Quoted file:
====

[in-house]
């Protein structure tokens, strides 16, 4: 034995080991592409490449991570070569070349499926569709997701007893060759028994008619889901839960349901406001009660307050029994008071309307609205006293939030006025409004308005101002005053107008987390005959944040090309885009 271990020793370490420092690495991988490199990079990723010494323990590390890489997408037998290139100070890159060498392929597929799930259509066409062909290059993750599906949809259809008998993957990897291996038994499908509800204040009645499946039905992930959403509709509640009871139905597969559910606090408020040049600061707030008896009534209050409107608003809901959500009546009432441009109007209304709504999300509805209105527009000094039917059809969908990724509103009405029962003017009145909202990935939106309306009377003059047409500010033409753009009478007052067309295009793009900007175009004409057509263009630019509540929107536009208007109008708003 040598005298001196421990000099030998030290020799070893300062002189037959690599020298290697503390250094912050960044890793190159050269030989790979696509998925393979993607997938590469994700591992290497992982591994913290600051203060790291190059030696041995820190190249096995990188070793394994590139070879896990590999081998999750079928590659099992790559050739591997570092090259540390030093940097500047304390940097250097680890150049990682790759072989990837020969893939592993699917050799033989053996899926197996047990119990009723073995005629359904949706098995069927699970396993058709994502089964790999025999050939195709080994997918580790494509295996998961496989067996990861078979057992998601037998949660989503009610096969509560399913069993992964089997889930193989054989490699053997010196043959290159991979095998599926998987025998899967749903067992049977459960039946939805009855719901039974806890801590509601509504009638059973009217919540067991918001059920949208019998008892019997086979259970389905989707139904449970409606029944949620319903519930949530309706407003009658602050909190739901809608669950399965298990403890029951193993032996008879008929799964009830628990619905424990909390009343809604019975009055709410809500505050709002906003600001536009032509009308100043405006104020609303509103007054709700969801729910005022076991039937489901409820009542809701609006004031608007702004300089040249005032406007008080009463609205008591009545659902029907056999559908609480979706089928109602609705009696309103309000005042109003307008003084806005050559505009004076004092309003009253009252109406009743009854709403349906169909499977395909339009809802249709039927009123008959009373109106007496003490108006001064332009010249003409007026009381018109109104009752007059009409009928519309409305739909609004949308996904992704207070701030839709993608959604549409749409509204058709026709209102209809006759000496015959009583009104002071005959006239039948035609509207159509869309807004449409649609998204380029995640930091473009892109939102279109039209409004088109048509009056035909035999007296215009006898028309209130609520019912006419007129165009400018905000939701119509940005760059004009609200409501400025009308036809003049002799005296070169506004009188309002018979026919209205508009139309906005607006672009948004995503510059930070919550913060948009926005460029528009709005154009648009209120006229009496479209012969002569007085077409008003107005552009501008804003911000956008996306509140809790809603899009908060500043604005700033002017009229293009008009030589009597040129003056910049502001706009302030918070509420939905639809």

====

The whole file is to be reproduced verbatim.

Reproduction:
[in-house]
């Protein structure tokens, strides 16, 4: 034995080991592409490449991570070569070349499926569709997701007893060759028994008619889901839960349901406001009660307050029994008071309307609205006293939030006025409004308005101002005053107008987390005959944040090309885009 271990020793370490420092690495991988490199990079990723010494323990590390890489997408037998290139100070890159060498392929597929799930259509066409062909290059993750599906949809259809008998993957990897291996038994499908509800204040009645499946039905992930959403509709509640009871139905597969559910606090408020040049600061707030008896009534209050409107608003809901959500009546009432441009109007209304709504999300509805209105527009000094039917059809969908990724509103009405029962003017009145909202990935939106309306009377003059047409500010033409753009009478007052067309295009793009900007175009004409057509263009630019509540929107536009208007109008708003 040598005298001196421990000099030998030290020799070893300062002189037959690599020298290697503390250094912050960044890793190159050269030989790979696509998925393979993607997938590469994700591992290497992982591994913290600051203060790291190059030696041995820190190249096995990188070793394994590139070879896990590999081998999750079928590659099992790559050739591997570092090259540390030093940097500047304390940097250097680890150049990682790759072989990837020969893939592993699917050799033989053996899926197996047990119990009723073995005629359904949706098995069927699970396993058709994502089964790999025999050939195709080994997918580790494509295996998961496989067996990861078979057992998601037998949660989503009610096969509560399913069993992964089997889930193989054989490699053997010196043959290159991979095998599926998987025998899967749903067992049977459960039946939805009855719901039974806890801590509601509504009638059973009217919540067991918001059920949208019998008892019997086979259970389905989707139904449970409606029944949620319903519930949530309706407003009658602050909190739901809608669950399965298990403890029951193993032996008879008929799964009830628990619905424990909390009343809604019975009055709410809500505050709002906003600001536009032509009308100043405006104020609303509103007054709700969801729910005022076991039937489901409820009542809701609006004031608007702004300089040249005032406007008080009463609205008591009545659902029907056999559908609480979706089928109602609705009696309103309000005042109003307008003084806005050559505009004076004092309003009253009252109406009743009854709403349906169909499977395909339009809802249709039927009123008959009373109106007496003490108006001064332009010249003409007026009381018109109104009752007059009409009928519309409305739909609004949308996904992704207070701030839709993608959604549409749409509204058709026709209102209809006759000496015959009583009104002071005959006239039948035609509207159509869309807004449409649609998204380029995640930091473009892109939102279109039209409004088109048509009056035909035999007296215009006898028309209130609520019912006419007129165009400018905000939701119509940005760059004009609200409501400025009308036809003049002799005296070169506004009188309002018979026919209205508009139309906005607006672009948004995503510059930070919550913060948009926005460029528009709005154009648009209120006229009496479209012969002569007085077409008003107005552009501008804003911000956008996306509140809790809603899009908060500043604005700033002017009229293009008009030589009597040129003056910049502001706009302030918070509420939905639809």